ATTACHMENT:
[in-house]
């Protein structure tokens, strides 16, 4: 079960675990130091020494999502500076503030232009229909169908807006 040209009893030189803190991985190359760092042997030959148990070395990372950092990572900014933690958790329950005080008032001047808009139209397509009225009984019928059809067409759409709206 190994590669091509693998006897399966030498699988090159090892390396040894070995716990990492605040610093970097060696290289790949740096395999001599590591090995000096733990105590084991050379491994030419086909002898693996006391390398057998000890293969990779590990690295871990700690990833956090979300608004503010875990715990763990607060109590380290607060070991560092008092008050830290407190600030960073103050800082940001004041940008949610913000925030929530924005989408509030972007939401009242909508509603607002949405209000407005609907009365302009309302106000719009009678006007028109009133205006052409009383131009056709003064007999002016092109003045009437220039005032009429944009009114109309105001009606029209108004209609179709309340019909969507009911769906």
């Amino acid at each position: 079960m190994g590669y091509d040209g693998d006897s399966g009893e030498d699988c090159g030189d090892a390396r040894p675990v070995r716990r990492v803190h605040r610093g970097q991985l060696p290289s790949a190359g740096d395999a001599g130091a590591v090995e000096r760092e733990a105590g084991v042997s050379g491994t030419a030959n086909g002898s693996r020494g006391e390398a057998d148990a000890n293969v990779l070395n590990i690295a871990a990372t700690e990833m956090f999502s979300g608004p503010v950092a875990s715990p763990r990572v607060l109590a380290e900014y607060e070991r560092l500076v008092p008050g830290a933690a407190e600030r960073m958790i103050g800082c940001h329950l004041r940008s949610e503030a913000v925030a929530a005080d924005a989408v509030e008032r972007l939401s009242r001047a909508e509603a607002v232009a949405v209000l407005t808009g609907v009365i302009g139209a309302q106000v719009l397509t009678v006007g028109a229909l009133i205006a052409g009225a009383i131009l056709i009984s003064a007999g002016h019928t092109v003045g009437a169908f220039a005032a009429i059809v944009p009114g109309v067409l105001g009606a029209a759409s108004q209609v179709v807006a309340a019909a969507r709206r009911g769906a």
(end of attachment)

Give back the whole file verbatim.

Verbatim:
[in-house]
């Protein structure tokens, strides 16, 4: 079960675990130091020494999502500076503030232009229909169908807006 040209009893030189803190991985190359760092042997030959148990070395990372950092990572900014933690958790329950005080008032001047808009139209397509009225009984019928059809067409759409709206 190994590669091509693998006897399966030498699988090159090892390396040894070995716990990492605040610093970097060696290289790949740096395999001599590591090995000096733990105590084991050379491994030419086909002898693996006391390398057998000890293969990779590990690295871990700690990833956090979300608004503010875990715990763990607060109590380290607060070991560092008092008050830290407190600030960073103050800082940001004041940008949610913000925030929530924005989408509030972007939401009242909508509603607002949405209000407005609907009365302009309302106000719009009678006007028109009133205006052409009383131009056709003064007999002016092109003045009437220039005032009429944009009114109309105001009606029209108004209609179709309340019909969507009911769906």
């Amino acid at each position: 079960m190994g590669y091509d040209g693998d006897s399966g009893e030498d699988c090159g030189d090892a390396r040894p675990v070995r716990r990492v803190h605040r610093g970097q991985l060696p290289s790949a190359g740096d395999a001599g130091a590591v090995e000096r760092e733990a105590g084991v042997s050379g491994t030419a030959n086909g002898s693996r020494g006391e390398a057998d148990a000890n293969v990779l070395n590990i690295a871990a990372t700690e990833m956090f999502s979300g608004p503010v950092a875990s715990p763990r990572v607060l109590a380290e900014y607060e070991r560092l500076v008092p008050g830290a933690a407190e600030r960073m958790i103050g800082c940001h329950l004041r940008s949610e503030a913000v925030a929530a005080d924005a989408v509030e008032r972007l939401s009242r001047a909508e509603a607002v232009a949405v209000l407005t808009g609907v009365i302009g139209a309302q106000v719009l397509t009678v006007g028109a229909l009133i205006a052409g009225a009383i131009l056709i009984s003064a007999g002016h019928t092109v003045g009437a169908f220039a005032a009429i059809v944009p009114g109309v067409l105001g009606a029209a759409s108004q209609v179709v807006a309340a019909a969507r709206r009911g769906a």